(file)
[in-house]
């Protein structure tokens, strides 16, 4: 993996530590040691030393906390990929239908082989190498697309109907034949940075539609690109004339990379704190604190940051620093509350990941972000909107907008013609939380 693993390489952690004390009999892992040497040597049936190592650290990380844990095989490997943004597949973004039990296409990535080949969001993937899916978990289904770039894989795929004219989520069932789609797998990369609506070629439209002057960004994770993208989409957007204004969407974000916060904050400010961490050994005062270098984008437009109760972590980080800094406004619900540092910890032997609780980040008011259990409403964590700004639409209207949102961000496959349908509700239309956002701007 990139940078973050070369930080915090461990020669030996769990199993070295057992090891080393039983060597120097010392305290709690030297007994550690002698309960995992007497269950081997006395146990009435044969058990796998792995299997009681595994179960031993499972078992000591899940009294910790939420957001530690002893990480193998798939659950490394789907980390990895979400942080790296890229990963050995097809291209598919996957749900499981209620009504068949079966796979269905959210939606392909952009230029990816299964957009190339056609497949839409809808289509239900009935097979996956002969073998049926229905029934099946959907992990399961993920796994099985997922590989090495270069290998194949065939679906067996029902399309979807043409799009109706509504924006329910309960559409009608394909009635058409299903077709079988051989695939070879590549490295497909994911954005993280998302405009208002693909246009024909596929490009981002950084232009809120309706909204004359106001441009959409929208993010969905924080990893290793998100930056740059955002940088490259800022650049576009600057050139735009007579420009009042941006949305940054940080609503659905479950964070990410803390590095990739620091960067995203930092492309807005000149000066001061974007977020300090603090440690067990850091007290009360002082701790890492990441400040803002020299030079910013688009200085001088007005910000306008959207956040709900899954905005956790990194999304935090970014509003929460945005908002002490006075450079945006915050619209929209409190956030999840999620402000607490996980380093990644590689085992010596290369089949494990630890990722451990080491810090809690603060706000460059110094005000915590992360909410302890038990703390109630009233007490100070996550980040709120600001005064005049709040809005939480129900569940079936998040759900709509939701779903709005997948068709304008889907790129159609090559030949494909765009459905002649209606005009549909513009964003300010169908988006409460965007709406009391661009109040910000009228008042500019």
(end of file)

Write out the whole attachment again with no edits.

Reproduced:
[in-house]
């Protein structure tokens, strides 16, 4: 993996530590040691030393906390990929239908082989190498697309109907034949940075539609690109004339990379704190604190940051620093509350990941972000909107907008013609939380 693993390489952690004390009999892992040497040597049936190592650290990380844990095989490997943004597949973004039990296409990535080949969001993937899916978990289904770039894989795929004219989520069932789609797998990369609506070629439209002057960004994770993208989409957007204004969407974000916060904050400010961490050994005062270098984008437009109760972590980080800094406004619900540092910890032997609780980040008011259990409403964590700004639409209207949102961000496959349908509700239309956002701007 990139940078973050070369930080915090461990020669030996769990199993070295057992090891080393039983060597120097010392305290709690030297007994550690002698309960995992007497269950081997006395146990009435044969058990796998792995299997009681595994179960031993499972078992000591899940009294910790939420957001530690002893990480193998798939659950490394789907980390990895979400942080790296890229990963050995097809291209598919996957749900499981209620009504068949079966796979269905959210939606392909952009230029990816299964957009190339056609497949839409809808289509239900009935097979996956002969073998049926229905029934099946959907992990399961993920796994099985997922590989090495270069290998194949065939679906067996029902399309979807043409799009109706509504924006329910309960559409009608394909009635058409299903077709079988051989695939070879590549490295497909994911954005993280998302405009208002693909246009024909596929490009981002950084232009809120309706909204004359106001441009959409929208993010969905924080990893290793998100930056740059955002940088490259800022650049576009600057050139735009007579420009009042941006949305940054940080609503659905479950964070990410803390590095990739620091960067995203930092492309807005000149000066001061974007977020300090603090440690067990850091007290009360002082701790890492990441400040803002020299030079910013688009200085001088007005910000306008959207956040709900899954905005956790990194999304935090970014509003929460945005908002002490006075450079945006915050619209929209409190956030999840999620402000607490996980380093990644590689085992010596290369089949494990630890990722451990080491810090809690603060706000460059110094005000915590992360909410302890038990703390109630009233007490100070996550980040709120600001005064005049709040809005939480129900569940079936998040759900709509939701779903709005997948068709304008889907790129159609090559030949494909765009459905002649209606005009549909513009964003300010169908988006409460965007709406009391661009109040910000009228008042500019």